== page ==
Forget the clothes; that's what the red-carpet specials are for. And the recent, disastrous Golden Globes proved that even the awards themselves could easily be dispatched in a simple press conference. But for an industry in a constant state of self-congratulation over how entertaining it is to actually entertain the public for three-plus hours, all while congratulating itself over how entertaining it is … For that, you need a show.
What you don't need, it seems, is more than 10 days to pull it all together. That's what Jon Stewart and his crew had available to them between the end of the three-month writers' strike and Sunday night's Oscars broadcast. But there was no sense of panic and little indication that the show was hobbled by the lack of prep time. If anything, the compressed time frame might have precluded anything particularly elaborate, which may have worked to Stewart's advantage. As it was, his second go-round as host topped his first.
The strike was the elephant in the room, but if Stewart's opening monologue seemed a little too inside-baseball for anybody not actually in the Kodak Theatre, he occasionally struck gold by returning to the topic. Commenting on what a writerless Oscars would be like, he offered up time-filling montages like "Bad Dreams: An Oscars Salute," which subtly, hilariously highlighted a hoary cinematic cliché. Also an Oscars cliché, which was made clear later when Jerry Seinfeld's "Bee Movie" character, unaware of the irony, presented a flat montage of bee scenes.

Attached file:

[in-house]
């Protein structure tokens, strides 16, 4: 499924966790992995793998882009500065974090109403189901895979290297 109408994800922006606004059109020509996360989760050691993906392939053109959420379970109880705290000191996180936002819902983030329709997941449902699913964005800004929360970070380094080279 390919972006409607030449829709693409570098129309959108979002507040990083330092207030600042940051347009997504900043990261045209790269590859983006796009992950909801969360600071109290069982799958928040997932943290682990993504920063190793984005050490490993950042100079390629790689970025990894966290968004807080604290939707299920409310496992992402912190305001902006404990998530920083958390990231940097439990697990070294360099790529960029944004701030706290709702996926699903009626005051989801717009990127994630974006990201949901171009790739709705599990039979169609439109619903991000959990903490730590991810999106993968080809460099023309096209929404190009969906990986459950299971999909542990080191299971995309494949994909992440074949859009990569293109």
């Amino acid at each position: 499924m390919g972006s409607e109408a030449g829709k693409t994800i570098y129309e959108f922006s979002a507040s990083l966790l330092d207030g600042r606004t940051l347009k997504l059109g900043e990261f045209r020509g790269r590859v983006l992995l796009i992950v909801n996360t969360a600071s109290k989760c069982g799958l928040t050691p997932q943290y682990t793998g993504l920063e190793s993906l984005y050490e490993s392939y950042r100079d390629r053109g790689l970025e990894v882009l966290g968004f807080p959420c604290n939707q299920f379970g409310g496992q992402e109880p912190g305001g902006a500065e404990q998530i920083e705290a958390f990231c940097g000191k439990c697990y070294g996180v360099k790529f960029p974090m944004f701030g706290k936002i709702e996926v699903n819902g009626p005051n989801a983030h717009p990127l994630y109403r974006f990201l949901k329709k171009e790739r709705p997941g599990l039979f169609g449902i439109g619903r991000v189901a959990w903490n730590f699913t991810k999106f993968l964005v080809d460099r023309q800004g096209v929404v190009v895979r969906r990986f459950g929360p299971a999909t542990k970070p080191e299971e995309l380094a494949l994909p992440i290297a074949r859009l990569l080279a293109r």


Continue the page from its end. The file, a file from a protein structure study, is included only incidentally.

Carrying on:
Stewart took another jab at the formulaic nature of movies when talking about the Democratic candidates, saying, "Normally when you see a black man or a woman president, an asteroid is about to hit the Statue of Liberty." And he fired a major shot across the Academy's bow when he congratulated "Norbit" for its nomination in the makeup category: "Too often the Academy ignores movies that aren't good."
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Stewart scored with a riff about Cate Blanchett's versatility, suggesting that the actress, nominated for playing both Elizabeth I and Bob Dylan, also had a part in "No Country For Old Men" as the dog attacking Josh Brolin. He also pulled off the by-now obligatory Jack Nicholson joke, suggesting that the actor might impregnate numerous women by the end of the evening. Somehow, it wasn't creepy when Stewart said it.
The host wasn't the only one who benefited from the writers. In addition to being a funhouse-mirror glimpse of eventual big winners Joel and Ethan Coen, Seth Rogen and Jonah Hill (from "Knocked Up" and "Superbad") served as a reminder that funny people who work well together make for better co-presenters than people who've never met before and who may or may not know how to do comedy. (A simple lesson that clearly needs to be said more often.)
Introduced as Dame Judi Dench and Halle Berry, their peevish rapport over which would one was which was funny right down to Hill's constant (and possibly accidental) mispronunciation of the name as "Holly" Berry. But they were almost trumped by winning sound mixer Scott Millan, who, clearly remembering his Oscar history, asked if he could kiss whichever one was Ms. Berry.